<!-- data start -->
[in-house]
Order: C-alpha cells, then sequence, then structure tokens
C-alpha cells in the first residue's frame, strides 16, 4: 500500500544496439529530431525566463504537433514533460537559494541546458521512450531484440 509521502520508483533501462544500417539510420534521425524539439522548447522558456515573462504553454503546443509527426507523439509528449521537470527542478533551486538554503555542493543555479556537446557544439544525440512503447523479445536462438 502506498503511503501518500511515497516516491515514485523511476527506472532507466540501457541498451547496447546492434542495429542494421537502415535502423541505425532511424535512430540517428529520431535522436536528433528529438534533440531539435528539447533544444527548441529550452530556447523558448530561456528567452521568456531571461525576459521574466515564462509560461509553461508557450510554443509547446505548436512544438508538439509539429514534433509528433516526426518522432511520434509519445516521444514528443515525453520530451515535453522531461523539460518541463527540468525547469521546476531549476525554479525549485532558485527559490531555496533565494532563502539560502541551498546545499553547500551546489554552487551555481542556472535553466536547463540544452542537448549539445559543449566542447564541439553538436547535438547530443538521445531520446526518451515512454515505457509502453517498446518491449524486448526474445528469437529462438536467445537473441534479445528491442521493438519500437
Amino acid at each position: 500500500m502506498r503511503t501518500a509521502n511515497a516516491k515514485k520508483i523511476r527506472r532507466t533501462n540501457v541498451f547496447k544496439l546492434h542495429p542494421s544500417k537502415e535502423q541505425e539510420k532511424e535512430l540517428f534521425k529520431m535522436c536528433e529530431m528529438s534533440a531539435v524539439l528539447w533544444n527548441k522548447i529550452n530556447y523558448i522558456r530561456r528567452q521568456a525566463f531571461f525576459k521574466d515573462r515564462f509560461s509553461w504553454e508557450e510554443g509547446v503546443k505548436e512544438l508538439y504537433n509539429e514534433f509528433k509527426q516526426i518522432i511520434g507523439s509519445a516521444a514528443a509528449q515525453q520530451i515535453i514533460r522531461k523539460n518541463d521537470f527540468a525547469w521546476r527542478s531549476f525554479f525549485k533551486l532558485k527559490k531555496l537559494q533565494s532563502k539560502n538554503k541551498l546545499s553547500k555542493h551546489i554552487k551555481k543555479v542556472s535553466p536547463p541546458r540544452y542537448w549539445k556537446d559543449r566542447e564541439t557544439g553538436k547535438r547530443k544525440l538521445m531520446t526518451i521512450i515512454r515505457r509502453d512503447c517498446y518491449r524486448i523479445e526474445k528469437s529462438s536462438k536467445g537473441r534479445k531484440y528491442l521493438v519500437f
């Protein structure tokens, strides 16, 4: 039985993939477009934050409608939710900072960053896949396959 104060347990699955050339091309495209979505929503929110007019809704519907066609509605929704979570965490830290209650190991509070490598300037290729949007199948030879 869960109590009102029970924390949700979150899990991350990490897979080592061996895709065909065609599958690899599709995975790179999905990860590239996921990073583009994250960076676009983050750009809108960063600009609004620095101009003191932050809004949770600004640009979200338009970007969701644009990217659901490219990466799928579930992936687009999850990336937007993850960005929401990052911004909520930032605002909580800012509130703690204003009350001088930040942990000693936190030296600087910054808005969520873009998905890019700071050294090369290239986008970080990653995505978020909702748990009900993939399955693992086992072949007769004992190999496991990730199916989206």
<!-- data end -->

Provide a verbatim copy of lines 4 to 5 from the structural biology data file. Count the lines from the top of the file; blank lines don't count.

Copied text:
Amino acid at each position: 500500500m502506498r503511503t501518500a509521502n511515497a516516491k515514485k520508483i523511476r527506472r532507466t533501462n540501457v541498451f547496447k544496439l546492434h542495429p542494421s544500417k537502415e535502423q541505425e539510420k532511424e535512430l540517428f534521425k529520431m535522436c536528433e529530431m528529438s534533440a531539435v524539439l528539447w533544444n527548441k522548447i529550452n530556447y523558448i522558456r530561456r528567452q521568456a525566463f531571461f525576459k521574466d515573462r515564462f509560461s509553461w504553454e508557450e510554443g509547446v503546443k505548436e512544438l508538439y504537433n509539429e514534433f509528433k509527426q516526426i518522432i511520434g507523439s509519445a516521444a514528443a509528449q515525453q520530451i515535453i514533460r522531461k523539460n518541463d521537470f527540468a525547469w521546476r527542478s531549476f525554479f525549485k533551486l532558485k527559490k531555496l537559494q533565494s532563502k539560502n538554503k541551498l546545499s553547500k555542493h551546489i554552487k551555481k543555479v542556472s535553466p536547463p541546458r540544452y542537448w549539445k556537446d559543449r566542447e564541439t557544439g553538436k547535438r547530443k544525440l538521445m531520446t526518451i521512450i515512454r515505457r509502453d512503447c517498446y518491449r524486448i523479445e526474445k528469437s529462438s536462438k536467445g537473441r534479445k531484440y528491442l521493438v519500437f
């Protein structure tokens, strides 16, 4: 039985993939477009934050409608939710900072960053896949396959 104060347990699955050339091309495209979505929503929110007019809704519907066609509605929704979570965490830290209650190991509070490598300037290729949007199948030879 869960109590009102029970924390949700979150899990991350990490897979080592061996895709065909065609599958690899599709995975790179999905990860590239996921990073583009994250960076676009983050750009809108960063600009609004620095101009003191932050809004949770600004640009979200338009970007969701644009990217659901490219990466799928579930992936687009999850990336937007993850960005929401990052911004909520930032605002909580800012509130703690204003009350001088930040942990000693936190030296600087910054808005969520873009998905890019700071050294090369290239986008970080990653995505978020909702748990009900993939399955693992086992072949007769004992190999496991990730199916989206």